Ninety feet down the side of the reef where he found almost nothing on his first treasure dive, McKee could dimly see two more cannons. Five hours a day he swung a pick into the side of the reef. On the third day, near the bottom, a large sheet of coral broke off. "On the inside were marks like barrel staves," McKee recounts, "and it was black like pitch where it fell away. I swung the pick and hit a gold doubloon."


In chunks of pitch McKee brought up 1,600 gold and silver coins and got 63 of them as a bonus. It was a lucky wreck, at least until Employer Jack, cracking out whisky to celebrate on a return trip, fell down the ship's ladder and broke his leg. To coin collectors who later examined, coveted and bought some of McKee's bonus share, a broken leg was scarcely justice. In fact, hearing the end of the story, they would like to grind all of Jack into a fine paste. "Maybe income tax," McKee relates, "but anyway, Jack melted his coins." The whole treasure was never examined but it roughly figures that Jack had melted over $10,000 in coins to get about $2,000 in bullion. "I told that to the Miami coin collectors," says McKee, "and a great groan went up, like somebody missing an extra point in football."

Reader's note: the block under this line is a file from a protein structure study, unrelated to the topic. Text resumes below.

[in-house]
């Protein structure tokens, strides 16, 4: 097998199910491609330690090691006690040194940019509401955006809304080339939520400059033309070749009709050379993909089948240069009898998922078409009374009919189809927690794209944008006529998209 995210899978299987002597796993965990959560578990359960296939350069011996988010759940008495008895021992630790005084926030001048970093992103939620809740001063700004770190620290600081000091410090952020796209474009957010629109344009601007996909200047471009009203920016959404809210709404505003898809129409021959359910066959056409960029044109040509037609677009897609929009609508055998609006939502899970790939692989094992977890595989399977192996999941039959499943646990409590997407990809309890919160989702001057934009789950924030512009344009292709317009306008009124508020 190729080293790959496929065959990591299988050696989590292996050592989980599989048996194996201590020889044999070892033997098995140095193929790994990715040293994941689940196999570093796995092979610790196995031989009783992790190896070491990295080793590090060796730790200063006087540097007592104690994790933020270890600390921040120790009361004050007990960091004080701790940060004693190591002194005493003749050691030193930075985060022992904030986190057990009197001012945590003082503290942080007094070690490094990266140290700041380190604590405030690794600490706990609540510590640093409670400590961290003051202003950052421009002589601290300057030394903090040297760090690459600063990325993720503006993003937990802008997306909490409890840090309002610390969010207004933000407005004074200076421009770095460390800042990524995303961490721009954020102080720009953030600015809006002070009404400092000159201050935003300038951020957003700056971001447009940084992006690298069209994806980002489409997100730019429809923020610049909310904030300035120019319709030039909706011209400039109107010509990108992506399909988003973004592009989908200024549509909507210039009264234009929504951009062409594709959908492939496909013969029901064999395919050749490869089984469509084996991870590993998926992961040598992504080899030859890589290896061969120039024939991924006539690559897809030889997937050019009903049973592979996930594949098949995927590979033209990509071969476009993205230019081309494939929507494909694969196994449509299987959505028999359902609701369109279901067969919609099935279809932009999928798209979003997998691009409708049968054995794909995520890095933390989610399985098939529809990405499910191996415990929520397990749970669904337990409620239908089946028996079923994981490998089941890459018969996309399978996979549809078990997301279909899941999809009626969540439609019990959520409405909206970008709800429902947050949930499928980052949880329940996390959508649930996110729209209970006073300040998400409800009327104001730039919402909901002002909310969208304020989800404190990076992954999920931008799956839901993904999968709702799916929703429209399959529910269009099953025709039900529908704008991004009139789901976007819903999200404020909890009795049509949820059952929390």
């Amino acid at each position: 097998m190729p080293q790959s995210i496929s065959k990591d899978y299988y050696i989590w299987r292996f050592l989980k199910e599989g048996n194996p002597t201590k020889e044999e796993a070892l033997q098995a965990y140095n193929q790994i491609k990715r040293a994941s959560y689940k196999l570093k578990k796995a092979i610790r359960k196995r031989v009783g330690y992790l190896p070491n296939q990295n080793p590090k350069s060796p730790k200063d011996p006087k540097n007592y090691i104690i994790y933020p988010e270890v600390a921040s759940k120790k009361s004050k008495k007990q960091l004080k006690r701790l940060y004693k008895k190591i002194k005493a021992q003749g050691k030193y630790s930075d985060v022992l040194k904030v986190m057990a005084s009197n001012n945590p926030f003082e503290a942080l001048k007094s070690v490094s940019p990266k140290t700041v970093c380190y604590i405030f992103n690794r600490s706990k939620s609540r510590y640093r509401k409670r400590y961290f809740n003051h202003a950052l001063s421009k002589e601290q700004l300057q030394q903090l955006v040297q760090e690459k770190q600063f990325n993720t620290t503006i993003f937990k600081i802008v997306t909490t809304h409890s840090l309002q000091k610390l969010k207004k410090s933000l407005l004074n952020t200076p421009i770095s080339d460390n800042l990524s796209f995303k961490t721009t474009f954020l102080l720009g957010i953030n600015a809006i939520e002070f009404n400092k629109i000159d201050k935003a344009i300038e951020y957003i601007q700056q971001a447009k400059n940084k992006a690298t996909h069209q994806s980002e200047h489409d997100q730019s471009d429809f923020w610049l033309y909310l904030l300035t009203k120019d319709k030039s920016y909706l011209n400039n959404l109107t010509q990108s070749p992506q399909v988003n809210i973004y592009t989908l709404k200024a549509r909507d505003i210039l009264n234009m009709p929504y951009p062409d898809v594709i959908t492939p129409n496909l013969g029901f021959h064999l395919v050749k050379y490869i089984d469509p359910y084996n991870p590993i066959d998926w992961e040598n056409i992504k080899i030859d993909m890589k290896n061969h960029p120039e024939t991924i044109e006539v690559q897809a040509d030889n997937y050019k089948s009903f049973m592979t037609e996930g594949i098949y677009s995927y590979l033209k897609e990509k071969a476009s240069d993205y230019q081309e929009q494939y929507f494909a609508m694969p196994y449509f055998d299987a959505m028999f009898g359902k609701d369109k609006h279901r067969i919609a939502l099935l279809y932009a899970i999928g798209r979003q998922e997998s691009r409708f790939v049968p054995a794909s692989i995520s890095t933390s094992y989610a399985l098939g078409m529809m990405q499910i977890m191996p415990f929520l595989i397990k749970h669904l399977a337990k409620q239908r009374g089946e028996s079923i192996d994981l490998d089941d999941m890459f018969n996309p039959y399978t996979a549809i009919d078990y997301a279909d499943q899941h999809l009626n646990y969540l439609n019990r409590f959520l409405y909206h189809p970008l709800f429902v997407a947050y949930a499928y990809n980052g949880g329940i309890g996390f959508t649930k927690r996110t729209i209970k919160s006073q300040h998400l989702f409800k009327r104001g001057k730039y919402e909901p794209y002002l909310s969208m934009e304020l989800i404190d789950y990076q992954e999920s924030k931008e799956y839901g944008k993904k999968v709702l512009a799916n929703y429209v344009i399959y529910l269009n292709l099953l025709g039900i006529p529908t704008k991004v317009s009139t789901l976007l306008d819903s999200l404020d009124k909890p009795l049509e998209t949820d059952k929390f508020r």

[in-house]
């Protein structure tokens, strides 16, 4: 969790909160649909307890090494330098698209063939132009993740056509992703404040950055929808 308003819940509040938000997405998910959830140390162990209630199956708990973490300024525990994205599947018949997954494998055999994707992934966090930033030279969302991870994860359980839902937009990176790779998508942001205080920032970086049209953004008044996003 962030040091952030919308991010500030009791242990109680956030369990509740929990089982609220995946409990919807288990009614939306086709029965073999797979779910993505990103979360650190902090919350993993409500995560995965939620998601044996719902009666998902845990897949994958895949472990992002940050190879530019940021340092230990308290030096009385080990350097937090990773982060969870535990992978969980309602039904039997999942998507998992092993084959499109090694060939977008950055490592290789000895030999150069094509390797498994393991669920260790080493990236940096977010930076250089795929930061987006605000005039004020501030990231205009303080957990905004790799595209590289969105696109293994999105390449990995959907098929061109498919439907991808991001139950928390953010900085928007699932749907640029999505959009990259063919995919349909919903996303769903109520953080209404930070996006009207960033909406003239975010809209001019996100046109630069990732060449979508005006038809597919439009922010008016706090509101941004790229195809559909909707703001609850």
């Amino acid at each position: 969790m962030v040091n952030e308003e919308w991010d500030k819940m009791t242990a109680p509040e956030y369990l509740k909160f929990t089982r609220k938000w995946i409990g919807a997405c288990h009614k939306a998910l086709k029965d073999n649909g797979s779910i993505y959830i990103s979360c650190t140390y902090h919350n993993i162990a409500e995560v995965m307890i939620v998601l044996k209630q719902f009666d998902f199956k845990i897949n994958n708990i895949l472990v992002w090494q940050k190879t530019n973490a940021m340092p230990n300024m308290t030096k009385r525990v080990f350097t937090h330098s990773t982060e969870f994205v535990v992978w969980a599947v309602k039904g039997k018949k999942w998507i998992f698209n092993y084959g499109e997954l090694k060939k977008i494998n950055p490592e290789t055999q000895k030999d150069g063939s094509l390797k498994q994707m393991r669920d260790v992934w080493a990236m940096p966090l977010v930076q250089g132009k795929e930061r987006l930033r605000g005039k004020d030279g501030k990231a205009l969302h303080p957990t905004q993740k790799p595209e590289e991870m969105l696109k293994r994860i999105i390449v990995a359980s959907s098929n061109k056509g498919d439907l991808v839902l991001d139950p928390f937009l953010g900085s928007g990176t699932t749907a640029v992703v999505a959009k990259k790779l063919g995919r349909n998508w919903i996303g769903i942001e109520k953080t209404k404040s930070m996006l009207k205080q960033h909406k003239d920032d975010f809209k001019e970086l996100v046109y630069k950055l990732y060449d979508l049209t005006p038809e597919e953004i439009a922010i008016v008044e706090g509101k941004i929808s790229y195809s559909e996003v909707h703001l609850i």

After such a haul on his first old wreck, McKee proved he was only human. In the 40s he gradually forsook pay diving for treasure hunting, prowling from one wrecksite to another, most of them located on tips from local fishermen who had worked over round rocks but never figured them as the ballasts of old ships. In the past eight years McKee's interest has been transformed: as his treasure fever cooled at five fathoms and deeper, he became more and more fascinated by all the old relics. This does not mean that McKee, who has found more than $3,000 in silver on a single site, has ever, or will ever, step over an ingot to pick up a pewter inkwell. It is a normal transfer of interest. Like any man who ever went into an attic trunk looking for an heirloom to hock, he is bound to emerge with a whole armful of wonderful junk from the past.